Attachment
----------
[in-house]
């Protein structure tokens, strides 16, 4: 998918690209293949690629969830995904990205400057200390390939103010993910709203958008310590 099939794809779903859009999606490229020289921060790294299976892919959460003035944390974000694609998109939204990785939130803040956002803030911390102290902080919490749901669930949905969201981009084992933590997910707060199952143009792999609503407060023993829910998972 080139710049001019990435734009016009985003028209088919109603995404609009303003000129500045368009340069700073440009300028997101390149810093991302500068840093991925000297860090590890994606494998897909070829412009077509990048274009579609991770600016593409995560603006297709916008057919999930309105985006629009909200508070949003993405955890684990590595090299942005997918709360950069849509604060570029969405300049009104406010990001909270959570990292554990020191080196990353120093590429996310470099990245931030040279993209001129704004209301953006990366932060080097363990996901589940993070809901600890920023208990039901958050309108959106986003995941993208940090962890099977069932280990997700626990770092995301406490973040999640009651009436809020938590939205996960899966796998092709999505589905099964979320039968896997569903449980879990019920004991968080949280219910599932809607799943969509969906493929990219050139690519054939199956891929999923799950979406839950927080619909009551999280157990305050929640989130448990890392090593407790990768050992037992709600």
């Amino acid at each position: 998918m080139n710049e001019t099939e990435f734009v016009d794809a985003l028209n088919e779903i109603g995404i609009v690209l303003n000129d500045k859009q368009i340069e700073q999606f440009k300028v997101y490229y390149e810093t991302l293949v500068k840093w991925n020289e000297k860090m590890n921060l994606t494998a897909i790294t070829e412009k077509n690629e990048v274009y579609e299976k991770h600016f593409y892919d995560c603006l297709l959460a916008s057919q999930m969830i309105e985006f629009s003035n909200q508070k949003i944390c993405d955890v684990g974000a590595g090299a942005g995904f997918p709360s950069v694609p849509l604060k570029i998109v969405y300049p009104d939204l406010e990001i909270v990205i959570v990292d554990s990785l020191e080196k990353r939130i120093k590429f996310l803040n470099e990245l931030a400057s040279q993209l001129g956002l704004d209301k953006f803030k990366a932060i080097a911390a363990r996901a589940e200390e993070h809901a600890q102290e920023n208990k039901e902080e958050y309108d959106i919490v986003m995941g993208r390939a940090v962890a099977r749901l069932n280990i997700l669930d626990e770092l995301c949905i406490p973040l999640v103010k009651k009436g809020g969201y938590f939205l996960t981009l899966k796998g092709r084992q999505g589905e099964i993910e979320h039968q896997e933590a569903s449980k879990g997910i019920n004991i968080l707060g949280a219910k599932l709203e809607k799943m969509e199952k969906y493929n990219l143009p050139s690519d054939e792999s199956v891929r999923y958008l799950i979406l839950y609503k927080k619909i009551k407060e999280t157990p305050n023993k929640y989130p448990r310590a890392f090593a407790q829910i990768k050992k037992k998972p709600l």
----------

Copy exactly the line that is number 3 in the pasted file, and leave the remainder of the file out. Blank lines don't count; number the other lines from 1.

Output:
């Amino acid at each position: 998918m080139n710049e001019t099939e990435f734009v016009d794809a985003l028209n088919e779903i109603g995404i609009v690209l303003n000129d500045k859009q368009i340069e700073q999606f440009k300028v997101y490229y390149e810093t991302l293949v500068k840093w991925n020289e000297k860090m590890n921060l994606t494998a897909i790294t070829e412009k077509n690629e990048v274009y579609e299976k991770h600016f593409y892919d995560c603006l297709l959460a916008s057919q999930m969830i309105e985006f629009s003035n909200q508070k949003i944390c993405d955890v684990g974000a590595g090299a942005g995904f997918p709360s950069v694609p849509l604060k570029i998109v969405y300049p009104d939204l406010e990001i909270v990205i959570v990292d554990s990785l020191e080196k990353r939130i120093k590429f996310l803040n470099e990245l931030a400057s040279q993209l001129g956002l704004d209301k953006f803030k990366a932060i080097a911390a363990r996901a589940e200390e993070h809901a600890q102290e920023n208990k039901e902080e958050y309108d959106i919490v986003m995941g993208r390939a940090v962890a099977r749901l069932n280990i997700l669930d626990e770092l995301c949905i406490p973040l999640v103010k009651k009436g809020g969201y938590f939205l996960t981009l899966k796998g092709r084992q999505g589905e099964i993910e979320h039968q896997e933590a569903s449980k879990g997910i019920n004991i968080l707060g949280a219910k599932l709203e809607k799943m969509e199952k969906y493929n990219l143009p050139s690519d054939e792999s199956v891929r999923y958008l799950i979406l839950y609503k927080k619909i009551k407060e999280t157990p305050n023993k929640y989130p448990r310590a890392f090593a407790q829910i990768k050992k037992k998972p709600l």